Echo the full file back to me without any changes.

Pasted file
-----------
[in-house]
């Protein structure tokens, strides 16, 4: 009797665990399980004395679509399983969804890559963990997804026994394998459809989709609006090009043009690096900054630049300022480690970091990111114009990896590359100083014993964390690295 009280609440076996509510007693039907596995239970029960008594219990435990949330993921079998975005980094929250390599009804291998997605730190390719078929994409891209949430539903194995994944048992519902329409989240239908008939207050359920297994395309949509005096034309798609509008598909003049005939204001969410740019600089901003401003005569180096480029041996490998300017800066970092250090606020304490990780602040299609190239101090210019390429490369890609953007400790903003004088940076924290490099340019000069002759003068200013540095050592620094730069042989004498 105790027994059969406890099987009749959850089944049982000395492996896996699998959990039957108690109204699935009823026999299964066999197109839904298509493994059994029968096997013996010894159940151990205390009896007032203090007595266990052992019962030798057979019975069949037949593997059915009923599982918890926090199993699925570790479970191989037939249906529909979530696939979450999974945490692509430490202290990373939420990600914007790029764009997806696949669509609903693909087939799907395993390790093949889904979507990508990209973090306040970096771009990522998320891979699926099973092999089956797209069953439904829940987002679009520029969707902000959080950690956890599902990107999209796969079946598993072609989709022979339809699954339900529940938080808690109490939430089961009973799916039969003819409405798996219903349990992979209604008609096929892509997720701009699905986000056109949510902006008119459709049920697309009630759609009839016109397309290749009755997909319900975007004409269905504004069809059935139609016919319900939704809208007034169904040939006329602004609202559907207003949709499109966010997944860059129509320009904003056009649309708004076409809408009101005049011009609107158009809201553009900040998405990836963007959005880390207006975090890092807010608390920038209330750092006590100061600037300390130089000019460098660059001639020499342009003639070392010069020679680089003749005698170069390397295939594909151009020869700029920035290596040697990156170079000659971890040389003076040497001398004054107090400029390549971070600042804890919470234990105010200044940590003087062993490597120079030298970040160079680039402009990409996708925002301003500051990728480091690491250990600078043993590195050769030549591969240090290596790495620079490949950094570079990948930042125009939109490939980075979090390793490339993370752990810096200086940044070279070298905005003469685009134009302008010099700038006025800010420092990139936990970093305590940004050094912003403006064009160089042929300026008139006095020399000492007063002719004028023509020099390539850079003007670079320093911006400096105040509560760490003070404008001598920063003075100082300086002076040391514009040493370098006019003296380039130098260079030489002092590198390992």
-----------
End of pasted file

[in-house]
């Protein structure tokens, strides 16, 4: 009797665990399980004395679509399983969804890559963990997804026994394998459809989709609006090009043009690096900054630049300022480690970091990111114009990896590359100083014993964390690295 009280609440076996509510007693039907596995239970029960008594219990435990949330993921079998975005980094929250390599009804291998997605730190390719078929994409891209949430539903194995994944048992519902329409989240239908008939207050359920297994395309949509005096034309798609509008598909003049005939204001969410740019600089901003401003005569180096480029041996490998300017800066970092250090606020304490990780602040299609190239101090210019390429490369890609953007400790903003004088940076924290490099340019000069002759003068200013540095050592620094730069042989004498 105790027994059969406890099987009749959850089944049982000395492996896996699998959990039957108690109204699935009823026999299964066999197109839904298509493994059994029968096997013996010894159940151990205390009896007032203090007595266990052992019962030798057979019975069949037949593997059915009923599982918890926090199993699925570790479970191989037939249906529909979530696939979450999974945490692509430490202290990373939420990600914007790029764009997806696949669509609903693909087939799907395993390790093949889904979507990508990209973090306040970096771009990522998320891979699926099973092999089956797209069953439904829940987002679009520029969707902000959080950690956890599902990107999209796969079946598993072609989709022979339809699954339900529940938080808690109490939430089961009973799916039969003819409405798996219903349990992979209604008609096929892509997720701009699905986000056109949510902006008119459709049920697309009630759609009839016109397309290749009755997909319900975007004409269905504004069809059935139609016919319900939704809208007034169904040939006329602004609202559907207003949709499109966010997944860059129509320009904003056009649309708004076409809408009101005049011009609107158009809201553009900040998405990836963007959005880390207006975090890092807010608390920038209330750092006590100061600037300390130089000019460098660059001639020499342009003639070392010069020679680089003749005698170069390397295939594909151009020869700029920035290596040697990156170079000659971890040389003076040497001398004054107090400029390549971070600042804890919470234990105010200044940590003087062993490597120079030298970040160079680039402009990409996708925002301003500051990728480091690491250990600078043993590195050769030549591969240090290596790495620079490949950094570079990948930042125009939109490939980075979090390793490339993370752990810096200086940044070279070298905005003469685009134009302008010099700038006025800010420092990139936990970093305590940004050094912003403006064009160089042929300026008139006095020399000492007063002719004028023509020099390539850079003007670079320093911006400096105040509560760490003070404008001598920063003075100082300086002076040391514009040493370098006019003296380039130098260079030489002092590198390992």